Tuesday, November 30, 2010

Ron Smith: More on academic ranking

I cannot resist a footnote to my last posting. It has now come to my notice that the latest world university rankings, which placed Harvard first, Oxford and Cambridge Universities joint sixth, and the University of Auckland 143rd (the only New Zealand placing), placed Alexandria University of Egypt, just behind at 147th. Alexandria University was also fourth-ranked in the world in the category of ‘citations’, which probably skewed the overall assessment, very substantially.

The explanation for this rather surprising outcome turns on the presence in Alexandria of a particularly enterprising academic, Mohamed El Naschie, who apparently published, during the review period no less than 320 of his own articles in a scientific journal of which he was also the editor.

There are a number of conclusions that might be drawn from this episode. The most obvious is that any New Zealand university wishing to improve its ranking should immediately offer Dr Naschie a personal chair in whatever field he is publishing in. There would be no need for him to actually come here, or engage in any teaching. It would be sufficient that his outputs are credited. Provided that the university was not Auckland, we should then have two universities in the world top 200.

More prosaically, New Zealand universities, like their counterparts overseas, can continue with the practice of organising seminars, with the understanding that all who contribute will have their papers accepted as equally worthy and as quality outputs (because they will be ‘peer reviewed’ by themselves). They will just have to do it more. As they used to say in the rag trade, ‘Never mind the quality, feel the width’. Of course, this was said in the context of dismissing altogether the concept of quality.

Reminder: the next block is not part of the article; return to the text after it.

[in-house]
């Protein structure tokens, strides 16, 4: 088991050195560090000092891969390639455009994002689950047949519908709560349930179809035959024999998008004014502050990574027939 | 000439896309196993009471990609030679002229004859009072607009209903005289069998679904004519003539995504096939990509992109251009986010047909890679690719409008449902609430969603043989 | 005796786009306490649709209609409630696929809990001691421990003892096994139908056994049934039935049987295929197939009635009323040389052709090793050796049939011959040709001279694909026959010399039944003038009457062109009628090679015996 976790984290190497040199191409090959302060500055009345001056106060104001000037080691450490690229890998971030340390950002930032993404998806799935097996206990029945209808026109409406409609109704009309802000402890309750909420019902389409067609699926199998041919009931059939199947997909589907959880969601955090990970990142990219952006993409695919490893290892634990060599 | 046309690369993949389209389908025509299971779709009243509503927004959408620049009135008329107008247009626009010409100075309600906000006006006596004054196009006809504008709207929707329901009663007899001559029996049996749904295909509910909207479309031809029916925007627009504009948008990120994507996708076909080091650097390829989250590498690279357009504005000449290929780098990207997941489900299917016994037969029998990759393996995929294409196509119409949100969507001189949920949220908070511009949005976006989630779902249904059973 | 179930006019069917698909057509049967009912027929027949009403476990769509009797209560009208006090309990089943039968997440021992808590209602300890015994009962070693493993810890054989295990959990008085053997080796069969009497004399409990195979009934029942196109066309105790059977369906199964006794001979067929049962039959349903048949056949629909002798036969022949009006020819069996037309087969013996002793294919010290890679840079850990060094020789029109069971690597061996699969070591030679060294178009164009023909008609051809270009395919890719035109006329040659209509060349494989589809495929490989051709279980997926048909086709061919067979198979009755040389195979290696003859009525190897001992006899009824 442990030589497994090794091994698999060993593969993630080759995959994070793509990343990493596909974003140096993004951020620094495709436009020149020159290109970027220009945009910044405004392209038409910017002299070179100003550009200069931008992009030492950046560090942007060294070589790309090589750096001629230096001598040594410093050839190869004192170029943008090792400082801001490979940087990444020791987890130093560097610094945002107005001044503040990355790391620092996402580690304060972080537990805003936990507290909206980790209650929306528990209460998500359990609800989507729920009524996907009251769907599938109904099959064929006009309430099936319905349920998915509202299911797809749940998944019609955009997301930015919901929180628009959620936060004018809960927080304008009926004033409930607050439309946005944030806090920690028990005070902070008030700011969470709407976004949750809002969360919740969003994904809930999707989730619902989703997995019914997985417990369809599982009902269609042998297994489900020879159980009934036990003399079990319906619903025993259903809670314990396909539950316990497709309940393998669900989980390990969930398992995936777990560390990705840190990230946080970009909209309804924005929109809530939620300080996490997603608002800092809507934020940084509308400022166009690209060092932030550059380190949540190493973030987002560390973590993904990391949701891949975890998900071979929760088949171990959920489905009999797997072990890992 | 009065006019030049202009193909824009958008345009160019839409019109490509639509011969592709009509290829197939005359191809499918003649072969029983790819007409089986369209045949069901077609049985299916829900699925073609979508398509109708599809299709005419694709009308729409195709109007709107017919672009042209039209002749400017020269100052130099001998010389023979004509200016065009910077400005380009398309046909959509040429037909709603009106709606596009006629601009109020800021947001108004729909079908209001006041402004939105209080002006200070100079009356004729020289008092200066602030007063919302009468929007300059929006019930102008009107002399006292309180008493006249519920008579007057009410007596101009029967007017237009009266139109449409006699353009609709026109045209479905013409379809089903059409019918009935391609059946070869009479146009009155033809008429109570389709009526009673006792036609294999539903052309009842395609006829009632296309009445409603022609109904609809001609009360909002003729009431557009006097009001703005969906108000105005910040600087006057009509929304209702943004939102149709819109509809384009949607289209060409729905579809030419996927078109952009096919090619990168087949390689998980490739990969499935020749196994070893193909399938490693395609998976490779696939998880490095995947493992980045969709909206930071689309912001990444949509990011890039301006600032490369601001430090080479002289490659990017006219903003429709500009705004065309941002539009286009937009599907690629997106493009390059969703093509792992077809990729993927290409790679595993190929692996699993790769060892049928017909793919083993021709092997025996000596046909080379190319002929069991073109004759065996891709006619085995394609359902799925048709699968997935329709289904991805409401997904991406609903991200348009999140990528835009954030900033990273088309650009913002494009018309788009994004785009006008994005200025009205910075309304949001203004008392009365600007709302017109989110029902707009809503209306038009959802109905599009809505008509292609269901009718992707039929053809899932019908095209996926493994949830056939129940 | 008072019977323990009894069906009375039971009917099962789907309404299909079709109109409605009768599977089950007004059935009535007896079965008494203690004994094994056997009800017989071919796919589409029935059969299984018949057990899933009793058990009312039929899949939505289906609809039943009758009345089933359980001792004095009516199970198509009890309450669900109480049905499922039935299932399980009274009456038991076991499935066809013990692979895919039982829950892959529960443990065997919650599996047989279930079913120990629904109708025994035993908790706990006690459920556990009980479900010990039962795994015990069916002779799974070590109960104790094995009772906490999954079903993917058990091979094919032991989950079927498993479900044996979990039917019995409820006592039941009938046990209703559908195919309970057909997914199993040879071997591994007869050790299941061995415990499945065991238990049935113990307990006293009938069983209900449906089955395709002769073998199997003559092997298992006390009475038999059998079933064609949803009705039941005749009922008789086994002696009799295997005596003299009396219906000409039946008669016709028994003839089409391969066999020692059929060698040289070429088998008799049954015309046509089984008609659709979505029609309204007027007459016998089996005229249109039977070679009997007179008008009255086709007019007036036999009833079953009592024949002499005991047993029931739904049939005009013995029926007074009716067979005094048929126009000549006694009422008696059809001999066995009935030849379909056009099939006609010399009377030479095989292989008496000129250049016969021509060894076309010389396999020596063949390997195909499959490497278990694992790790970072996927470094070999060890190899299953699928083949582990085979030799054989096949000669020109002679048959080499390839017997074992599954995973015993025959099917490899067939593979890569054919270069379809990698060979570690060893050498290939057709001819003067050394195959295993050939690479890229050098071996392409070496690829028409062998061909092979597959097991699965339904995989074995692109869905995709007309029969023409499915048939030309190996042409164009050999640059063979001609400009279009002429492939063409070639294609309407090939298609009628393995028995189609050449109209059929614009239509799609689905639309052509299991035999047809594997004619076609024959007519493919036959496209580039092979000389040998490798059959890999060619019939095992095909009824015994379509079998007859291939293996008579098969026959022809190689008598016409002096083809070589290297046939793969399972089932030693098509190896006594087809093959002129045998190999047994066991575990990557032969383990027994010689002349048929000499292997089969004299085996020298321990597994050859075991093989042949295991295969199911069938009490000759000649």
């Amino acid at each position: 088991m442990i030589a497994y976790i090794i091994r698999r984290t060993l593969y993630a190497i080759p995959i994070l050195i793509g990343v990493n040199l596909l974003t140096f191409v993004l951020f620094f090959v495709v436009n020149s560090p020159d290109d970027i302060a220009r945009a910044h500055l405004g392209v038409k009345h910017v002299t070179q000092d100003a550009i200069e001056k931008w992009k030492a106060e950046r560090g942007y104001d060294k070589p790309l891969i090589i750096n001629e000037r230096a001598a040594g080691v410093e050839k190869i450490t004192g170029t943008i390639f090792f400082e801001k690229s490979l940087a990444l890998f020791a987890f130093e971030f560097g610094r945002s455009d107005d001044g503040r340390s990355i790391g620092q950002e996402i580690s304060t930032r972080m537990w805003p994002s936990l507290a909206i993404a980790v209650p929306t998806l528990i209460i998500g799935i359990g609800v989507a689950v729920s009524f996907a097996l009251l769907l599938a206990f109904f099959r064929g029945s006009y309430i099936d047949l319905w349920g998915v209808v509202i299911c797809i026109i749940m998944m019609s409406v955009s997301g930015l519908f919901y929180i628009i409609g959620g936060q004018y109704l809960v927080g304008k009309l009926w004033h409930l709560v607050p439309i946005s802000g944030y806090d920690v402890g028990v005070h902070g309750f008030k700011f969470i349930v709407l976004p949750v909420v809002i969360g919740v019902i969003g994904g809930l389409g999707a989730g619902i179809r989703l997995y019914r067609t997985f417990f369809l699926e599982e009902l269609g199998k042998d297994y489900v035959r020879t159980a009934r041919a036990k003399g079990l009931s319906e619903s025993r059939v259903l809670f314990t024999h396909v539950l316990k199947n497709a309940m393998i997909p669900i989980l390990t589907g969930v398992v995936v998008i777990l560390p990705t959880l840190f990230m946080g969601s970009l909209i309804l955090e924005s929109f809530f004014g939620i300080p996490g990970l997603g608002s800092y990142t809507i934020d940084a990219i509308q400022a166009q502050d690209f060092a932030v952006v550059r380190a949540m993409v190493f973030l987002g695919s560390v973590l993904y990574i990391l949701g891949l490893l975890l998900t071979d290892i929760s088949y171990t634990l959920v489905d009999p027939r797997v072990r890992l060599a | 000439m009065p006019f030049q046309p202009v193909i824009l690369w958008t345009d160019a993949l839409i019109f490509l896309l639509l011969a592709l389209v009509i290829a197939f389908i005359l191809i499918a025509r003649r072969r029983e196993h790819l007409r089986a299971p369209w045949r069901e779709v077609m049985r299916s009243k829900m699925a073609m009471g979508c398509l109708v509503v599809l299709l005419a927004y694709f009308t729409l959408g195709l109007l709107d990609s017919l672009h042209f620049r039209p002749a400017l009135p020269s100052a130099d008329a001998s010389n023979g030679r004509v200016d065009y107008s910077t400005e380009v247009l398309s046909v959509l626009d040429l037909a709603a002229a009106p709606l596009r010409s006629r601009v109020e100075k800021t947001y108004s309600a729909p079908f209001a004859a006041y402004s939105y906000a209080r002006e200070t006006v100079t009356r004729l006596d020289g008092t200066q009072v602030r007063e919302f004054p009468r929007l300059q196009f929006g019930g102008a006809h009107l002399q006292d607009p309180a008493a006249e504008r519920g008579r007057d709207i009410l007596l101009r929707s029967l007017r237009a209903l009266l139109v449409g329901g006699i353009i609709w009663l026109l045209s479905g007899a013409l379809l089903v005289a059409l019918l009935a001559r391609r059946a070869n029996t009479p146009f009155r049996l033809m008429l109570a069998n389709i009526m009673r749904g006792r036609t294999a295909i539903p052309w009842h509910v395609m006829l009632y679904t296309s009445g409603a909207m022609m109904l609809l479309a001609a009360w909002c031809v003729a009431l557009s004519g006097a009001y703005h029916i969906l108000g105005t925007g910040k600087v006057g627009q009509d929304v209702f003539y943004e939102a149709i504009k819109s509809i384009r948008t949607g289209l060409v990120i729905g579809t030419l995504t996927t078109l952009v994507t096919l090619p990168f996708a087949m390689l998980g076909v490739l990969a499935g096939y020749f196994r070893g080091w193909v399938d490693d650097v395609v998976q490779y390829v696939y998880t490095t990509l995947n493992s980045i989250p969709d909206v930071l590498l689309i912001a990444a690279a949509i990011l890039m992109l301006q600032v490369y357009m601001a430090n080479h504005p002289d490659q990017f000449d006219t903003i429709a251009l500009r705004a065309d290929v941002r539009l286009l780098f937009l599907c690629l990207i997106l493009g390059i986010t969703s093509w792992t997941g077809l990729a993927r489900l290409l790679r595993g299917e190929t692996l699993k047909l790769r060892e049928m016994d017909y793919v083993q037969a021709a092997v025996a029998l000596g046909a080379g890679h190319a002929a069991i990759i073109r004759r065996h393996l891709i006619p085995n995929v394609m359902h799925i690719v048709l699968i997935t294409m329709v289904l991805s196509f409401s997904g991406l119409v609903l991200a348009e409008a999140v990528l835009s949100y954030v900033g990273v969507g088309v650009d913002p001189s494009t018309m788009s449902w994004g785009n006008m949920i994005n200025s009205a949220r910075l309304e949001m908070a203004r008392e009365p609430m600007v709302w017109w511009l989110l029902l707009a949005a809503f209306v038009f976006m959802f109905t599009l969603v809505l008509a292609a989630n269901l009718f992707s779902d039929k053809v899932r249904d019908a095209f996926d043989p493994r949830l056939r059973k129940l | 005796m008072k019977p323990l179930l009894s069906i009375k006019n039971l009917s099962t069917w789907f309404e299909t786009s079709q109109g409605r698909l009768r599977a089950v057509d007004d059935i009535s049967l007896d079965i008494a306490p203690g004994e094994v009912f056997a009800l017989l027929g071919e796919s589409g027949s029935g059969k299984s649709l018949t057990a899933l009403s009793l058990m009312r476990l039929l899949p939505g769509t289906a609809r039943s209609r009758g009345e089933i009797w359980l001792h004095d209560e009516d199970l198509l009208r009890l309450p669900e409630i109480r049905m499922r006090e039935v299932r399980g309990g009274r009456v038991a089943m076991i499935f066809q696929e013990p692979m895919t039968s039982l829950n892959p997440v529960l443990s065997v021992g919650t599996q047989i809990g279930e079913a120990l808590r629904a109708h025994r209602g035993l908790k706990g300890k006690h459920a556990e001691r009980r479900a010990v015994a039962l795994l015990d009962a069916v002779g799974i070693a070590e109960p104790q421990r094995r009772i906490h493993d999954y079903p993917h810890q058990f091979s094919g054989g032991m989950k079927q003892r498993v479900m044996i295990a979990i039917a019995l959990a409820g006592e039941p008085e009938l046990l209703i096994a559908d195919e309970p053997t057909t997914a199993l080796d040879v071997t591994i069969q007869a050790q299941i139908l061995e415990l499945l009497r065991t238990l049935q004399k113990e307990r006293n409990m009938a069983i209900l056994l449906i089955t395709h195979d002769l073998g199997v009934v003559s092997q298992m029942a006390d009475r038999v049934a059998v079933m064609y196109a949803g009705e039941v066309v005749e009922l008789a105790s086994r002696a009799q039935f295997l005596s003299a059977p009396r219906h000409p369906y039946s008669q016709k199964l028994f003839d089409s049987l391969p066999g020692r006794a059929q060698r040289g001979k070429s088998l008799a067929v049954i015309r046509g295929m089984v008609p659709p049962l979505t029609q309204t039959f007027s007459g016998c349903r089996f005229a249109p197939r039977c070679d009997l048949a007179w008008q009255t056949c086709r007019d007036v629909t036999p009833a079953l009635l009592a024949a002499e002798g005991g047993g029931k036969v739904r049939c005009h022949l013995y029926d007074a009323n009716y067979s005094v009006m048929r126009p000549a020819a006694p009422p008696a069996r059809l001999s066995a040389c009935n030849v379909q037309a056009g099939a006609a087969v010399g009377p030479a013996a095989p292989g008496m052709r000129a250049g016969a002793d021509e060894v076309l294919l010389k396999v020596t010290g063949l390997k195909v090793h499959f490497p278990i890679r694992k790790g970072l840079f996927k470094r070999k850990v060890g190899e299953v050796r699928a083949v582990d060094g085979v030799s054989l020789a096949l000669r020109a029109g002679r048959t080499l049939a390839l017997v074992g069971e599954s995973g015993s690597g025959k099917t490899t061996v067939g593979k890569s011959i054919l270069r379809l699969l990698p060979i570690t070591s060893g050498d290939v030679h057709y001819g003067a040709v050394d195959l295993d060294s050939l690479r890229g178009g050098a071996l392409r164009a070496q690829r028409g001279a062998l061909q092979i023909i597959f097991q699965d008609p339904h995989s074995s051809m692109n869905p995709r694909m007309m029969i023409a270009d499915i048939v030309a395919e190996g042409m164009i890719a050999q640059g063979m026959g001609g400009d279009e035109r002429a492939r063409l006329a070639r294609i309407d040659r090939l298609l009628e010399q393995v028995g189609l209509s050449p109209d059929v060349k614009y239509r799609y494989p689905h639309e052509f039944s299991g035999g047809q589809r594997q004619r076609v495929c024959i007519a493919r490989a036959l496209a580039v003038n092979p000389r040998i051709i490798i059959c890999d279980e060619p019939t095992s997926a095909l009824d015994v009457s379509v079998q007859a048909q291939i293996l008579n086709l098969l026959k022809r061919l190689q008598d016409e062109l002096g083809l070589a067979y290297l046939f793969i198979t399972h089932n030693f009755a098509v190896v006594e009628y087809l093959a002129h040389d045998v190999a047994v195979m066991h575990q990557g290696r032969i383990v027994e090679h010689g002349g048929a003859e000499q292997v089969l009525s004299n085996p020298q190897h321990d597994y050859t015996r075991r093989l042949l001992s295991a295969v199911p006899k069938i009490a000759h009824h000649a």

The probability is that there will be an adjustment in the process to curtail the most egregious abuses of the system and that Alexandria (and Dr El Naschie) will have faded from prominence in next year’s ranking but that will not change the less-dramatic, continuous gaming of the system. Crude rankings based on an inherently-flawed system will continue to be a disservice to scholarship and an injustice to many scholars, even if suits the marketing departments of the universities concerned, with each watching the others and afraid to break ranks.

In a non-quantitative way, we surely know of the academic record of the world’s great institutions, and that will continue to be the case, as we associate new insights and discoveries with persons from those institutions but we do not need to formalise these judgements into a system. This is particularly the case when the system is so vulnerable to corruption.

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